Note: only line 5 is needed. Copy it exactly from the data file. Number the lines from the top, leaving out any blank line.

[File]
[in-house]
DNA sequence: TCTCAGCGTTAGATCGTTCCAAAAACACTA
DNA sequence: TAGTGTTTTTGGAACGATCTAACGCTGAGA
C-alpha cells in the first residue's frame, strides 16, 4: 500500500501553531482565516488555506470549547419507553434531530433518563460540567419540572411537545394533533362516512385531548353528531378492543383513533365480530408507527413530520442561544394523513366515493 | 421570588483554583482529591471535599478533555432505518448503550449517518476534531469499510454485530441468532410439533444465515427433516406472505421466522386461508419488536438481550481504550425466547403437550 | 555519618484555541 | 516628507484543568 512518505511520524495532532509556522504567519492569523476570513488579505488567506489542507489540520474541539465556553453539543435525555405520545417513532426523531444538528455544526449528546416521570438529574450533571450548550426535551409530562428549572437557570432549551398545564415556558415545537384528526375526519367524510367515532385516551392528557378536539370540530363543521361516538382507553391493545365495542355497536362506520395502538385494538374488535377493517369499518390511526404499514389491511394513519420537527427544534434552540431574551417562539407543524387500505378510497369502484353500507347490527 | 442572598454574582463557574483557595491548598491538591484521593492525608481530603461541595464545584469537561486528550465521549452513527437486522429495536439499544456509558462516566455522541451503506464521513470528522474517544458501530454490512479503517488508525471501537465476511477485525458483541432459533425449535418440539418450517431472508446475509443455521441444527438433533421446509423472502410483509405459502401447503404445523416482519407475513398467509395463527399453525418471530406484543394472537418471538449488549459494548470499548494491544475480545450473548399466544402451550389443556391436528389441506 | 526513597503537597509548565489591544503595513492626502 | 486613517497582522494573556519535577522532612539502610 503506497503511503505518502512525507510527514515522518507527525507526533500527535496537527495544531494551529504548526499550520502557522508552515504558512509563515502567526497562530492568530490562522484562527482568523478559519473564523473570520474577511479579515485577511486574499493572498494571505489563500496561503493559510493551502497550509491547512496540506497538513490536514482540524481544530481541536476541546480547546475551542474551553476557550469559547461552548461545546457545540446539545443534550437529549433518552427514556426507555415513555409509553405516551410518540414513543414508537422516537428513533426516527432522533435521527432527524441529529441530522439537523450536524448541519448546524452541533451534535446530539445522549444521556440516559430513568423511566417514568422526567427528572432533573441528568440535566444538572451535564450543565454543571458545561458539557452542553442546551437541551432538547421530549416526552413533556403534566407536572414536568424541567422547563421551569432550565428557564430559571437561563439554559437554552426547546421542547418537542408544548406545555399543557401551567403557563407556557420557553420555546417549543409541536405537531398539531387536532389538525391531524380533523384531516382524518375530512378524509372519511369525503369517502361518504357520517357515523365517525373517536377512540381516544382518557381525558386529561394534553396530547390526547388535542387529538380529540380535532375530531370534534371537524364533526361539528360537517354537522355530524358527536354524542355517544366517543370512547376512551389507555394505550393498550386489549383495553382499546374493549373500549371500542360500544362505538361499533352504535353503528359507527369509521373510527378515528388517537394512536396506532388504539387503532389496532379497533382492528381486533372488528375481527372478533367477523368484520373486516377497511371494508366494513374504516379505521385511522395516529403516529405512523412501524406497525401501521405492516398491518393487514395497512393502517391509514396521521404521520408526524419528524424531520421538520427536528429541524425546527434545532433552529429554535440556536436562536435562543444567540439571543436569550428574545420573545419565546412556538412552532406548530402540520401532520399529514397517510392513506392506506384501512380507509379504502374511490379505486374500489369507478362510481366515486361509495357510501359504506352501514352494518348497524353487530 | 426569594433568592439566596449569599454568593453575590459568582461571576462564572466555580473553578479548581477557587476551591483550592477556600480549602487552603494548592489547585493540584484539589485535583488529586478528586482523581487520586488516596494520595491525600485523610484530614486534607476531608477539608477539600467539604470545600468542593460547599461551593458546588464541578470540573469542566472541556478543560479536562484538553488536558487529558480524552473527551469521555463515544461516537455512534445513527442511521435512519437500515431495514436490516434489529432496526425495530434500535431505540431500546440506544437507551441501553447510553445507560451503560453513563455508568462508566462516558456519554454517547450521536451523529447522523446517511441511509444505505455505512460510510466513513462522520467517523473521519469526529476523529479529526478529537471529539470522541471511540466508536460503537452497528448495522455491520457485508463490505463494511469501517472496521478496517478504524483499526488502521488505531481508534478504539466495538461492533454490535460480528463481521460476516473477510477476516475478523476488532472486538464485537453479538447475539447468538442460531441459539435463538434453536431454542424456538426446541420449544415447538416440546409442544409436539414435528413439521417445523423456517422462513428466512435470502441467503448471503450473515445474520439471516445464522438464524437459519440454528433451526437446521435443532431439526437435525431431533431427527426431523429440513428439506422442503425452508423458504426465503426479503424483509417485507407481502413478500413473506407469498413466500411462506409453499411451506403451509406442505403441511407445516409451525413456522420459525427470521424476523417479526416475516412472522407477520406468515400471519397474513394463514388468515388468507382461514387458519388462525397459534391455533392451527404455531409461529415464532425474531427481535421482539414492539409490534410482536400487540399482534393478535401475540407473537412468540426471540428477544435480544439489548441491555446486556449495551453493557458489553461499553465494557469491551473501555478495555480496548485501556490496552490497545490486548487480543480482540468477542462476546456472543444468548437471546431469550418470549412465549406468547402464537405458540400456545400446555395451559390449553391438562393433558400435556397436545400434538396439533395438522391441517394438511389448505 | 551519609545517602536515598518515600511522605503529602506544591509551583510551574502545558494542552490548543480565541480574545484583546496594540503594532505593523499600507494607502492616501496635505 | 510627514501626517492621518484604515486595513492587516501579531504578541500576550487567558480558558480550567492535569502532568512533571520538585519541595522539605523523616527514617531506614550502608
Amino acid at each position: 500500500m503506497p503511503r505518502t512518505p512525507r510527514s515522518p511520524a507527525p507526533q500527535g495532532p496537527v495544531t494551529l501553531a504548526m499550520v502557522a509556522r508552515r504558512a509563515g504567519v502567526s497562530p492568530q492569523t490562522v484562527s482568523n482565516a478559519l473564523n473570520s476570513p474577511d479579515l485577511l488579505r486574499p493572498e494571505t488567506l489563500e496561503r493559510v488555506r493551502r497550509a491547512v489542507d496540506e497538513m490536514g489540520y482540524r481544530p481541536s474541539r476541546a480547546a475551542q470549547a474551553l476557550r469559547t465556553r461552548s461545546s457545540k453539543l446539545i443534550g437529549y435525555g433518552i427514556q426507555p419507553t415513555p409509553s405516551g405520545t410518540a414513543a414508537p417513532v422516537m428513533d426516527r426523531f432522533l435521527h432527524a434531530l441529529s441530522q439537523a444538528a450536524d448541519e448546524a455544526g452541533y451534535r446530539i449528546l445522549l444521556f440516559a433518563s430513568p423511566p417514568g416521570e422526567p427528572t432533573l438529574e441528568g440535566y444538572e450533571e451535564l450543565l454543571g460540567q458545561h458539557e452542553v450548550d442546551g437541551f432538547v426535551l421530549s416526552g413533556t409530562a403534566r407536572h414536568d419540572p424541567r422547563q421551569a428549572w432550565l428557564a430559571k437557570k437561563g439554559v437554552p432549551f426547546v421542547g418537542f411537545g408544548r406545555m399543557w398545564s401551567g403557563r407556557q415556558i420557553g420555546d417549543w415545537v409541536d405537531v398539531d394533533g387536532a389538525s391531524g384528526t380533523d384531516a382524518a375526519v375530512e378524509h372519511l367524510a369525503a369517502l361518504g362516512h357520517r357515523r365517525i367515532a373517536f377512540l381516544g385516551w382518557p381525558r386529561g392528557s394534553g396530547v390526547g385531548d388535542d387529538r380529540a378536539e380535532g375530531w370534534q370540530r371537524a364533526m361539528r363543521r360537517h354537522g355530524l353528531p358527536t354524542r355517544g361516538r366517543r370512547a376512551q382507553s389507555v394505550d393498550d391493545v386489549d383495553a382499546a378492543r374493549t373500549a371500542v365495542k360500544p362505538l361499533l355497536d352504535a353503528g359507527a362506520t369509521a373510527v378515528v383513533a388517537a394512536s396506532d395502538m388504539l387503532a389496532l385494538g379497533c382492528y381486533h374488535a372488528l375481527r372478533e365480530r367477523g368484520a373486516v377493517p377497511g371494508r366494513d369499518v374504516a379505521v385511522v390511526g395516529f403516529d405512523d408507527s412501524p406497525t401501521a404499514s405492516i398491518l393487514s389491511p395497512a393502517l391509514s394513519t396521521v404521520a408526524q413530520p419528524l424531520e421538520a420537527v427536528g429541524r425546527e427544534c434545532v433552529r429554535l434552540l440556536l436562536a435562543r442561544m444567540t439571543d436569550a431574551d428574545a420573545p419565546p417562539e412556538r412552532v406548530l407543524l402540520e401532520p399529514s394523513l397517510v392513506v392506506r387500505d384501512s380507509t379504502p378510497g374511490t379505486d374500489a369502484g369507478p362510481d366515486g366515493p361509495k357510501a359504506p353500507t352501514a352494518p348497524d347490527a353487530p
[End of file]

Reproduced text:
Amino acid at each position: 500500500m503506497p503511503r505518502t512518505p512525507r510527514s515522518p511520524a507527525p507526533q500527535g495532532p496537527v495544531t494551529l501553531a504548526m499550520v502557522a509556522r508552515r504558512a509563515g504567519v502567526s497562530p492568530q492569523t490562522v484562527s482568523n482565516a478559519l473564523n473570520s476570513p474577511d479579515l485577511l488579505r486574499p493572498e494571505t488567506l489563500e496561503r493559510v488555506r493551502r497550509a491547512v489542507d496540506e497538513m490536514g489540520y482540524r481544530p481541536s474541539r476541546a480547546a475551542q470549547a474551553l476557550r469559547t465556553r461552548s461545546s457545540k453539543l446539545i443534550g437529549y435525555g433518552i427514556q426507555p419507553t415513555p409509553s405516551g405520545t410518540a414513543a414508537p417513532v422516537m428513533d426516527r426523531f432522533l435521527h432527524a434531530l441529529s441530522q439537523a444538528a450536524d448541519e448546524a455544526g452541533y451534535r446530539i449528546l445522549l444521556f440516559a433518563s430513568p423511566p417514568g416521570e422526567p427528572t432533573l438529574e441528568g440535566y444538572e450533571e451535564l450543565l454543571g460540567q458545561h458539557e452542553v450548550d442546551g437541551f432538547v426535551l421530549s416526552g413533556t409530562a403534566r407536572h414536568d419540572p424541567r422547563q421551569a428549572w432550565l428557564a430559571k437557570k437561563g439554559v437554552p432549551f426547546v421542547g418537542f411537545g408544548r406545555m399543557w398545564s401551567g403557563r407556557q415556558i420557553g420555546d417549543w415545537v409541536d405537531v398539531d394533533g387536532a389538525s391531524g384528526t380533523d384531516a382524518a375526519v375530512e378524509h372519511l367524510a369525503a369517502l361518504g362516512h357520517r357515523r365517525i367515532a373517536f377512540l381516544g385516551w382518557p381525558r386529561g392528557s394534553g396530547v390526547g385531548d388535542d387529538r380529540a378536539e380535532g375530531w370534534q370540530r371537524a364533526m361539528r363543521r360537517h354537522g355530524l353528531p358527536t354524542r355517544g361516538r366517543r370512547a376512551q382507553s389507555v394505550d393498550d391493545v386489549d383495553a382499546a378492543r374493549t373500549a371500542v365495542k360500544p362505538l361499533l355497536d352504535a353503528g359507527a362506520t369509521a373510527v378515528v383513533a388517537a394512536s396506532d395502538m388504539l387503532a389496532l385494538g379497533c382492528y381486533h374488535a372488528l375481527r372478533e365480530r367477523g368484520a373486516v377493517p377497511g371494508r366494513d369499518v374504516a379505521v385511522v390511526g395516529f403516529d405512523d408507527s412501524p406497525t401501521a404499514s405492516i398491518l393487514s389491511p395497512a393502517l391509514s394513519t396521521v404521520a408526524q413530520p419528524l424531520e421538520a420537527v427536528g429541524r425546527e427544534c434545532v433552529r429554535l434552540l440556536l436562536a435562543r442561544m444567540t439571543d436569550a431574551d428574545a420573545p419565546p417562539e412556538r412552532v406548530l407543524l402540520e401532520p399529514s394523513l397517510v392513506v392506506r387500505d384501512s380507509t379504502p378510497g374511490t379505486d374500489a369502484g369507478p362510481d366515486g366515493p361509495k357510501a359504506p353500507t352501514a352494518p348497524d347490527a353487530p